Olive oil is an acquired taste, just like wine. It takes some experience to know which foods to use olive oil on so the flavors will complement each other. There are times, too, that you can experiment towards contrasting flavors instead. Each kind of olive oil and each brand for that matter, has its own character, and you have to learn how not to overpower flavors and how to bring out different tastes.

Cooking with meat

One of my favorite processes that involve olive oil is sous vide cooking, particularly with the premium cut steaks. This is a method of cooking where the meat is mixed with flavors and seasonings, placed inside a food bag, vacuum-sealed to seal in the goodness and finally given a water bath in controlled temperature. This method absolutely brings out the best in the meat. It is tender and juicy because of the water bath that thoroughly cooks it inside and out without drying it up and it is full of flavors because vacuum-sealing locks in the tastes of the olive oil and herbs, infusing the meat so each bite is tender and delicious. The cookbook for sous vide will give you best guide about the method.

Pairing with vegetables

Vegetables make a good side dish for any main course, particularly if you are having the flavor-infused steak that has been cooked sous vide. You can give the vegetables a quick stir-fry in olive oil, or you can broil them and drizzle some olive oil on top before serving. You can also make barbecue vegetables and use olive oil to brush on top of it while being cooked. Or very simply, use olive oil as a dip for vegetable appetizers. To make the dip, combine in a container the olive oil, olives, red pepper flakes and garlic.

Pairing with fish

You can sous vide a big fish, or broil it. Use olive oil to brush on top to keep it moist and to infuse the flavors in. You can also opt to deep-fry in olive oil or poach it in a skillet.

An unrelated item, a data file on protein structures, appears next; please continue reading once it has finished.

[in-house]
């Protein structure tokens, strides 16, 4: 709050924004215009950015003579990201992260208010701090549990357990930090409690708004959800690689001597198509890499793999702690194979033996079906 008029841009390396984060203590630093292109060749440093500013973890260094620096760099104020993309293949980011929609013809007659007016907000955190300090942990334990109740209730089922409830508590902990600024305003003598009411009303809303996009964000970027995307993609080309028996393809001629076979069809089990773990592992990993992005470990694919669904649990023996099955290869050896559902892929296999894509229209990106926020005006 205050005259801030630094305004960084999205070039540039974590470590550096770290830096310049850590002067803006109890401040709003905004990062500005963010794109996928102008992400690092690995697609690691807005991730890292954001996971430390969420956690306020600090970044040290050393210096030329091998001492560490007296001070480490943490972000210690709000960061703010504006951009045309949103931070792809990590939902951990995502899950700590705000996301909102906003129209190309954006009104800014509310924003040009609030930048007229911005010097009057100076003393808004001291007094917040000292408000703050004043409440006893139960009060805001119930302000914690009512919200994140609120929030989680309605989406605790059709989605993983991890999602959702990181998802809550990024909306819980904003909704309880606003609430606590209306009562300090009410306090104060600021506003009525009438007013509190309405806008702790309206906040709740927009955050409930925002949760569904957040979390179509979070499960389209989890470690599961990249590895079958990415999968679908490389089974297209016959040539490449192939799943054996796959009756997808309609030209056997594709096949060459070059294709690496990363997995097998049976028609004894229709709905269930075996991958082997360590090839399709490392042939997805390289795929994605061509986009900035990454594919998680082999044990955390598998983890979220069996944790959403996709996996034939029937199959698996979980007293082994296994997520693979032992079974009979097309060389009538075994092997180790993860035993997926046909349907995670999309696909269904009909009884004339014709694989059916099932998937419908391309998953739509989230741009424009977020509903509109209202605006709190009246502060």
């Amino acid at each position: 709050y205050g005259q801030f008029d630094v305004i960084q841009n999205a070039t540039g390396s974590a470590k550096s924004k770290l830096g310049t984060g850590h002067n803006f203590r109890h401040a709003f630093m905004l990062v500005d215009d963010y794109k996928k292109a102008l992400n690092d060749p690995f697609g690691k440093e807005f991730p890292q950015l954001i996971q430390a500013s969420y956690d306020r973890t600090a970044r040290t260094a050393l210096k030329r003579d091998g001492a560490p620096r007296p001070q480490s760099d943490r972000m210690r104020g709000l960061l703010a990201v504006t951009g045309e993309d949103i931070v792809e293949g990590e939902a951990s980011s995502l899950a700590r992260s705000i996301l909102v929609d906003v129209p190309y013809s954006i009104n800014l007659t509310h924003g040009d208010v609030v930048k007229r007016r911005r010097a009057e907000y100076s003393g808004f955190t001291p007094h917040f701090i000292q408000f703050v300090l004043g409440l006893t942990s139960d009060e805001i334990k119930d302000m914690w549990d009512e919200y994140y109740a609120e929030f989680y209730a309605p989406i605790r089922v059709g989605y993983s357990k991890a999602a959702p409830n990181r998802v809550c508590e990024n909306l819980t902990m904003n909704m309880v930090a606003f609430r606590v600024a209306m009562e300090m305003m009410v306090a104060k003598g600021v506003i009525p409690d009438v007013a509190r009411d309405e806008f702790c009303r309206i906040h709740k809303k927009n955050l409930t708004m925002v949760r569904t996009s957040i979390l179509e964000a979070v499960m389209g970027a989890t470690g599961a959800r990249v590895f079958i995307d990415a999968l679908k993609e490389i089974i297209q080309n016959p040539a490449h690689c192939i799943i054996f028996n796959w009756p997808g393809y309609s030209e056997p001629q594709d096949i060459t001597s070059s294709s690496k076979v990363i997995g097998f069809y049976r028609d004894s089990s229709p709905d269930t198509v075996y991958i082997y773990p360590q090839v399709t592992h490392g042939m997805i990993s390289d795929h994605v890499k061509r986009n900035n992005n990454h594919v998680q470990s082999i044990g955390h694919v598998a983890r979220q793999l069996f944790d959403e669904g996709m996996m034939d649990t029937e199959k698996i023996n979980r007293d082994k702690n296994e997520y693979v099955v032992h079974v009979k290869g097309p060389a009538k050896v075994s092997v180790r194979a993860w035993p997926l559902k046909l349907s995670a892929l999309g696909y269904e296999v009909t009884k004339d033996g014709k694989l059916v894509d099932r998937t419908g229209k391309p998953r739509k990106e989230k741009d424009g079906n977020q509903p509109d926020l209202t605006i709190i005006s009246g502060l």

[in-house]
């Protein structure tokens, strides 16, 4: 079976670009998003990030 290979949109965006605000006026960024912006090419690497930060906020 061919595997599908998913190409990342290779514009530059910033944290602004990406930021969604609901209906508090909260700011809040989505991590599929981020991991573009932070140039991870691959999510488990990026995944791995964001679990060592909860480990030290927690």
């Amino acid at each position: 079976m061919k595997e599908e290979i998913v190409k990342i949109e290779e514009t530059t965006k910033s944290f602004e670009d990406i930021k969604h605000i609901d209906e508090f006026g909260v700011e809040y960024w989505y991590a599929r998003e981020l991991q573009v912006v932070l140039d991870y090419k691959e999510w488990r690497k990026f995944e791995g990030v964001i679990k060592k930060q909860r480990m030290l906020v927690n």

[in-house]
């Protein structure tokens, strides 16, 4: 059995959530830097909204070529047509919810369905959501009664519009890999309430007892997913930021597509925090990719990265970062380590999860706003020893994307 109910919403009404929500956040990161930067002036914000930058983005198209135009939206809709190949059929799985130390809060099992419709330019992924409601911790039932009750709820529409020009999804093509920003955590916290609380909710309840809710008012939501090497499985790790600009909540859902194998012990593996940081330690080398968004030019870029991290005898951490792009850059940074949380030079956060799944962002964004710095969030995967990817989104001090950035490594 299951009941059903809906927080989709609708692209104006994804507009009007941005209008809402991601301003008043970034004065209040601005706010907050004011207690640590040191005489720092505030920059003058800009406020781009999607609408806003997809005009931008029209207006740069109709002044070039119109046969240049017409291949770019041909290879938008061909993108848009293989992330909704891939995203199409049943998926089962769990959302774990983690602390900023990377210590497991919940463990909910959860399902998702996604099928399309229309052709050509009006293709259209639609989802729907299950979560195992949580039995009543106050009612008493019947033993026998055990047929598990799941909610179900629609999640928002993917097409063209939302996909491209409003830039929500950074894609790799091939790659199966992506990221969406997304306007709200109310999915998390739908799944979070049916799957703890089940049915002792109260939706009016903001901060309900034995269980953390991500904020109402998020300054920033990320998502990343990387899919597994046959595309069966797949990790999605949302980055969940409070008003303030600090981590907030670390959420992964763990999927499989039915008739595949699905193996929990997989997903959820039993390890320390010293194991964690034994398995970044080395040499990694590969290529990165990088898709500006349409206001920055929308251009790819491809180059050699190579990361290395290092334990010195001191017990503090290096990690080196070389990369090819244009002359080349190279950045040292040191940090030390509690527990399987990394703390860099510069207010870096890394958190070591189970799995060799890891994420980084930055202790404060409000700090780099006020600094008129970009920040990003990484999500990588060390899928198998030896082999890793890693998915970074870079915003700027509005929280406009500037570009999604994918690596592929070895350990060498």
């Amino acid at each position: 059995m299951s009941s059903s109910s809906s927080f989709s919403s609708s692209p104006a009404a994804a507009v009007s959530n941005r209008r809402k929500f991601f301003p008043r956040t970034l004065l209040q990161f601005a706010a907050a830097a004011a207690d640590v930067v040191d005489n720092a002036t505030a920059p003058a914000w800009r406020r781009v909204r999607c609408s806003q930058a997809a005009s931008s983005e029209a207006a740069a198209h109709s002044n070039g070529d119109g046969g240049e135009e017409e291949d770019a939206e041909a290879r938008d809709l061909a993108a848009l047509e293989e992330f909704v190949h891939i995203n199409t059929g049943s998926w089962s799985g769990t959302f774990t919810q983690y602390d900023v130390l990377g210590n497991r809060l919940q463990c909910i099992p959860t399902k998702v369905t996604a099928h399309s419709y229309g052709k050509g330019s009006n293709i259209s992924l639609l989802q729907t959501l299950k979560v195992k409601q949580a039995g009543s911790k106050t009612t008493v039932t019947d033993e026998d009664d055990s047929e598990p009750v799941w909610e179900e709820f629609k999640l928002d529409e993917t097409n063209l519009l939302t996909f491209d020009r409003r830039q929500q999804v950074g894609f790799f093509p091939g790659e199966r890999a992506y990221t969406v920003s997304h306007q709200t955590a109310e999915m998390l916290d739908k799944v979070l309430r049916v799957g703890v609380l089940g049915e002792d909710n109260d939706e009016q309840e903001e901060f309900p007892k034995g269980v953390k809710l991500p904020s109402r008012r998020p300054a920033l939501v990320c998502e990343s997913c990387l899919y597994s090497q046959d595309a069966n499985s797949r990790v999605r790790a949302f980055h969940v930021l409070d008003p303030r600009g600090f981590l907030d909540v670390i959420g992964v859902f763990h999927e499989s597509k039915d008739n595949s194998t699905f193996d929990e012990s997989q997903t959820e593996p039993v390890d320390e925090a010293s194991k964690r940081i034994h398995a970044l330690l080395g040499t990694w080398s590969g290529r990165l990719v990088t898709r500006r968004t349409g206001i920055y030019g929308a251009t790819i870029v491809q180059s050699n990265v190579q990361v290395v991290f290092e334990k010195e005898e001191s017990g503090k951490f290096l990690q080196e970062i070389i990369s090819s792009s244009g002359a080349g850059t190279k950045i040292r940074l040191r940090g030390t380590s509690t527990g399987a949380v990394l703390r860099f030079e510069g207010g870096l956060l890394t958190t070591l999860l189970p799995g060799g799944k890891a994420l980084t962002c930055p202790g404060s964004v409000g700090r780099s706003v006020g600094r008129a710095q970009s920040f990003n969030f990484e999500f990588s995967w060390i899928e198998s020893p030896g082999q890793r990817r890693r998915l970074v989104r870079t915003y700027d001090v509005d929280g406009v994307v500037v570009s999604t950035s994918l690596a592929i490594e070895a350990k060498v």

Source: http://www.dietinpregnancy.co.uk/

Pairing the different kinds of olive oil

  • Light and delicate olive oil is slightly fruity, slightly bitter, and more buttery. It pairs great with salad, fish, eggs and used for baking;
  • Medium-flavored olive oils are fruity, bitter and a bit peppery. You can pair them with avocadoes, artichokes and nuts. You can match them with grilled vegetables, grilled meats, or use on pasta or as a dip;
  • Intense flavored olive oil is spicy, bold, grassy, and peppery, with hints of herbs and tomatoes. These are best enjoyed with strong cheese, seafood, potatoes, in soups and stews, as a pasta sauce and in spicy dishes.

Tips in buying olive oil

There are so many kinds and different grades to choose from. Here are tips when buying your olive oil:

  • Know the source. Most of the olive oil in the US is imported from Spain, Italy and Greece. For domestic source, California produces the most olive oil. Olive oil from Spain and Greece tend to be fairly mild. Italian has more flavor.
  • Consider the price. The most expensive is the extra-virgin olive oil. Choose the mid-range. The cheaper ones can be oil blends, and not pure olive oil. Check the label that it says 100% olive oil.
  • Go for smaller size. You want your olive oil as fresh as possible so keeping a big bottle for longer time is not recommended. If unopened, the olive oil can stay for a year. If opened, it has to be used within 8 weeks. Keep your olive oil away from light and heat.

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